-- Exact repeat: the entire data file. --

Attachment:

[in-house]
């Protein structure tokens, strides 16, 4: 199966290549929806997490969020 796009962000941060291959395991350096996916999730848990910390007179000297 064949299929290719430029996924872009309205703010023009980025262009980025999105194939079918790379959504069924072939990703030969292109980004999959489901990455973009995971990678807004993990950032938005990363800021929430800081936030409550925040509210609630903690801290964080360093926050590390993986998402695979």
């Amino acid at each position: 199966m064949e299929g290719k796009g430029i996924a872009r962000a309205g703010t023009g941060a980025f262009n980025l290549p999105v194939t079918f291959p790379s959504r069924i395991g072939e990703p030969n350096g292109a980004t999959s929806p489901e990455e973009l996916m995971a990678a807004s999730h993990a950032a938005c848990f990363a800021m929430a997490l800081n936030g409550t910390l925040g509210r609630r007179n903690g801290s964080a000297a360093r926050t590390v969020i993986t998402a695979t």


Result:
[in-house]
């Protein structure tokens, strides 16, 4: 199966290549929806997490969020 796009962000941060291959395991350096996916999730848990910390007179000297 064949299929290719430029996924872009309205703010023009980025262009980025999105194939079918790379959504069924072939990703030969292109980004999959489901990455973009995971990678807004993990950032938005990363800021929430800081936030409550925040509210609630903690801290964080360093926050590390993986998402695979």
């Amino acid at each position: 199966m064949e299929g290719k796009g430029i996924a872009r962000a309205g703010t023009g941060a980025f262009n980025l290549p999105v194939t079918f291959p790379s959504r069924i395991g072939e990703p030969n350096g292109a980004t999959s929806p489901e990455e973009l996916m995971a990678a807004s999730h993990a950032a938005c848990f990363a800021m929430a997490l800081n936030g409550t910390l925040g509210r609630r007179n903690g801290s964080a000297a360093r926050t590390v969020i993986t998402a695979t």